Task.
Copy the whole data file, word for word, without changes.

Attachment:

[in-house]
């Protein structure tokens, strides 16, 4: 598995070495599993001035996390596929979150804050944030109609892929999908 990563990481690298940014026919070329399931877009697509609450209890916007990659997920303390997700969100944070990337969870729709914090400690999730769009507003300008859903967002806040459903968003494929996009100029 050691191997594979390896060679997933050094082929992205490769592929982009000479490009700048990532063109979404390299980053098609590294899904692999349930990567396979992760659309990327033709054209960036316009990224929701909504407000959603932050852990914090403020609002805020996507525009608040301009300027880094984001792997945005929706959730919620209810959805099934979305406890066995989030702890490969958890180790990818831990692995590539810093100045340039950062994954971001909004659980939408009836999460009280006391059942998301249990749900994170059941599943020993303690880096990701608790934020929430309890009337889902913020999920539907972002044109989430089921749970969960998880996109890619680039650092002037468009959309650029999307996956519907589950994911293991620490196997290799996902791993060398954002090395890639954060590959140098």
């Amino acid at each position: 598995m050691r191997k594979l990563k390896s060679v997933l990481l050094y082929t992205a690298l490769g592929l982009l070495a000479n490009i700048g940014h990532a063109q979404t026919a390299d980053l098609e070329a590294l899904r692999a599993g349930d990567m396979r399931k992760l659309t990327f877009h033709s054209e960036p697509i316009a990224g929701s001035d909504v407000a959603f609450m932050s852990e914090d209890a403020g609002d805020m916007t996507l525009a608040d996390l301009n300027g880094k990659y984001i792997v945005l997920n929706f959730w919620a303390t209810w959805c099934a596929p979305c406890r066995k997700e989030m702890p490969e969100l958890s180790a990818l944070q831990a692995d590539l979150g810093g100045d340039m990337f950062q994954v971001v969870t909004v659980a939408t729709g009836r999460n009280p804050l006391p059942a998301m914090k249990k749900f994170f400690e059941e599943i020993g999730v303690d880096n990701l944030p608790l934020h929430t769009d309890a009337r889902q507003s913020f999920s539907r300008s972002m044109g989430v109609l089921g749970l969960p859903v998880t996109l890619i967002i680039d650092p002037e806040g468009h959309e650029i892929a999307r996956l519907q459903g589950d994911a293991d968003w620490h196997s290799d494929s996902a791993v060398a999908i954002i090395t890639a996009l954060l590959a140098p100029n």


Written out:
[in-house]
């Protein structure tokens, strides 16, 4: 598995070495599993001035996390596929979150804050944030109609892929999908 990563990481690298940014026919070329399931877009697509609450209890916007990659997920303390997700969100944070990337969870729709914090400690999730769009507003300008859903967002806040459903968003494929996009100029 050691191997594979390896060679997933050094082929992205490769592929982009000479490009700048990532063109979404390299980053098609590294899904692999349930990567396979992760659309990327033709054209960036316009990224929701909504407000959603932050852990914090403020609002805020996507525009608040301009300027880094984001792997945005929706959730919620209810959805099934979305406890066995989030702890490969958890180790990818831990692995590539810093100045340039950062994954971001909004659980939408009836999460009280006391059942998301249990749900994170059941599943020993303690880096990701608790934020929430309890009337889902913020999920539907972002044109989430089921749970969960998880996109890619680039650092002037468009959309650029999307996956519907589950994911293991620490196997290799996902791993060398954002090395890639954060590959140098």
């Amino acid at each position: 598995m050691r191997k594979l990563k390896s060679v997933l990481l050094y082929t992205a690298l490769g592929l982009l070495a000479n490009i700048g940014h990532a063109q979404t026919a390299d980053l098609e070329a590294l899904r692999a599993g349930d990567m396979r399931k992760l659309t990327f877009h033709s054209e960036p697509i316009a990224g929701s001035d909504v407000a959603f609450m932050s852990e914090d209890a403020g609002d805020m916007t996507l525009a608040d996390l301009n300027g880094k990659y984001i792997v945005l997920n929706f959730w919620a303390t209810w959805c099934a596929p979305c406890r066995k997700e989030m702890p490969e969100l958890s180790a990818l944070q831990a692995d590539l979150g810093g100045d340039m990337f950062q994954v971001v969870t909004v659980a939408t729709g009836r999460n009280p804050l006391p059942a998301m914090k249990k749900f994170f400690e059941e599943i020993g999730v303690d880096n990701l944030p608790l934020h929430t769009d309890a009337r889902q507003s913020f999920s539907r300008s972002m044109g989430v109609l089921g749970l969960p859903v998880t996109l890619i967002i680039d650092p002037e806040g468009h959309e650029i892929a999307r996956l519907q459903g589950d994911a293991d968003w620490h196997s290799d494929s996902a791993v060398a999908i954002i090395t890639a996009l954060l590959a140098p100029n």